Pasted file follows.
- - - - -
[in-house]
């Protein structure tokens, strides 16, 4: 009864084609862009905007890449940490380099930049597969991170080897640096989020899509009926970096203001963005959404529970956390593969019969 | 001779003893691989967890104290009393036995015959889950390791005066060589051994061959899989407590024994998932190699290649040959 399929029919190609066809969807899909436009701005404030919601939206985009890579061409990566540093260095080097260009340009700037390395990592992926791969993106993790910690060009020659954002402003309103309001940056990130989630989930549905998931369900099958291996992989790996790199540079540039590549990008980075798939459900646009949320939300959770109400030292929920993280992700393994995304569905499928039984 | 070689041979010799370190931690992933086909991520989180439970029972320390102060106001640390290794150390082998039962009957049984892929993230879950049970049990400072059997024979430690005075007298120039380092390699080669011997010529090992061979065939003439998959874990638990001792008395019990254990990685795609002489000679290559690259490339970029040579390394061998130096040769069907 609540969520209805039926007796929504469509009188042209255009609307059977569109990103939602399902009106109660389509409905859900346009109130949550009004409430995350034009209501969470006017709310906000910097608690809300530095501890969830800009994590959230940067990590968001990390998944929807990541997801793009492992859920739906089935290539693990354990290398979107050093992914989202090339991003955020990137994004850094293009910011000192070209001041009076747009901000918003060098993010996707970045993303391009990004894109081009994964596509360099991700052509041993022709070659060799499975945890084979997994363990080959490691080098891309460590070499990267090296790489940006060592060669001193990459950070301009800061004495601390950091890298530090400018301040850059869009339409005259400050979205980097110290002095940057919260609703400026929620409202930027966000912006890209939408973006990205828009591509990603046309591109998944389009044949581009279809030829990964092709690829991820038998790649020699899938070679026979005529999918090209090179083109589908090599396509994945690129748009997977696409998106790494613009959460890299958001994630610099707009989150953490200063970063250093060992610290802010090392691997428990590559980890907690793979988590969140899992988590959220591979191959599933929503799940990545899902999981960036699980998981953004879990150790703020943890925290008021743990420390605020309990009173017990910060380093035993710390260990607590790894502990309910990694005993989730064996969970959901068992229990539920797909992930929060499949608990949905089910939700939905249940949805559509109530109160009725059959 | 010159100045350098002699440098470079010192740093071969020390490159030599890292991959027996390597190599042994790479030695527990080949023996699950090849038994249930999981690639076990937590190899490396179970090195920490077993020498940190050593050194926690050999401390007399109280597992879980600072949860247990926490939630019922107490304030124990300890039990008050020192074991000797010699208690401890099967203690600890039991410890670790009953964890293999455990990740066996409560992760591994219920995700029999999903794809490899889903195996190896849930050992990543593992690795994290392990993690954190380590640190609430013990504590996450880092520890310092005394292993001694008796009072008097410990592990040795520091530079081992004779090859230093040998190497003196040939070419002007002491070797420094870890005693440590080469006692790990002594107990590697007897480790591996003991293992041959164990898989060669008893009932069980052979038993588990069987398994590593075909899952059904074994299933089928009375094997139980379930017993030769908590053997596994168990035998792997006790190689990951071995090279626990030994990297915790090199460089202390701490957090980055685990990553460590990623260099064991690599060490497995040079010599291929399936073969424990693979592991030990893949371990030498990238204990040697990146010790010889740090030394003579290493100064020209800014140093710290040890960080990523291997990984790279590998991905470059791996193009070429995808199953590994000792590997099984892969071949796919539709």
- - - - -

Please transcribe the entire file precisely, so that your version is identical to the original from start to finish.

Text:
[in-house]
């Protein structure tokens, strides 16, 4: 009864084609862009905007890449940490380099930049597969991170080897640096989020899509009926970096203001963005959404529970956390593969019969 | 001779003893691989967890104290009393036995015959889950390791005066060589051994061959899989407590024994998932190699290649040959 399929029919190609066809969807899909436009701005404030919601939206985009890579061409990566540093260095080097260009340009700037390395990592992926791969993106993790910690060009020659954002402003309103309001940056990130989630989930549905998931369900099958291996992989790996790199540079540039590549990008980075798939459900646009949320939300959770109400030292929920993280992700393994995304569905499928039984 | 070689041979010799370190931690992933086909991520989180439970029972320390102060106001640390290794150390082998039962009957049984892929993230879950049970049990400072059997024979430690005075007298120039380092390699080669011997010529090992061979065939003439998959874990638990001792008395019990254990990685795609002489000679290559690259490339970029040579390394061998130096040769069907 609540969520209805039926007796929504469509009188042209255009609307059977569109990103939602399902009106109660389509409905859900346009109130949550009004409430995350034009209501969470006017709310906000910097608690809300530095501890969830800009994590959230940067990590968001990390998944929807990541997801793009492992859920739906089935290539693990354990290398979107050093992914989202090339991003955020990137994004850094293009910011000192070209001041009076747009901000918003060098993010996707970045993303391009990004894109081009994964596509360099991700052509041993022709070659060799499975945890084979997994363990080959490691080098891309460590070499990267090296790489940006060592060669001193990459950070301009800061004495601390950091890298530090400018301040850059869009339409005259400050979205980097110290002095940057919260609703400026929620409202930027966000912006890209939408973006990205828009591509990603046309591109998944389009044949581009279809030829990964092709690829991820038998790649020699899938070679026979005529999918090209090179083109589908090599396509994945690129748009997977696409998106790494613009959460890299958001994630610099707009989150953490200063970063250093060992610290802010090392691997428990590559980890907690793979988590969140899992988590959220591979191959599933929503799940990545899902999981960036699980998981953004879990150790703020943890925290008021743990420390605020309990009173017990910060380093035993710390260990607590790894502990309910990694005993989730064996969970959901068992229990539920797909992930929060499949608990949905089910939700939905249940949805559509109530109160009725059959 | 010159100045350098002699440098470079010192740093071969020390490159030599890292991959027996390597190599042994790479030695527990080949023996699950090849038994249930999981690639076990937590190899490396179970090195920490077993020498940190050593050194926690050999401390007399109280597992879980600072949860247990926490939630019922107490304030124990300890039990008050020192074991000797010699208690401890099967203690600890039991410890670790009953964890293999455990990740066996409560992760591994219920995700029999999903794809490899889903195996190896849930050992990543593992690795994290392990993690954190380590640190609430013990504590996450880092520890310092005394292993001694008796009072008097410990592990040795520091530079081992004779090859230093040998190497003196040939070419002007002491070797420094870890005693440590080469006692790990002594107990590697007897480790591996003991293992041959164990898989060669008893009932069980052979038993588990069987398994590593075909899952059904074994299933089928009375094997139980379930017993030769908590053997596994168990035998792997006790190689990951071995090279626990030994990297915790090199460089202390701490957090980055685990990553460590990623260099064991690599060490497995040079010599291929399936073969424990693979592991030990893949371990030498990238204990040697990146010790010889740090030394003579290493100064020209800014140093710290040890960080990523291997990984790279590998991905470059791996193009070429995808199953590994000792590997099984892969071949796919539709």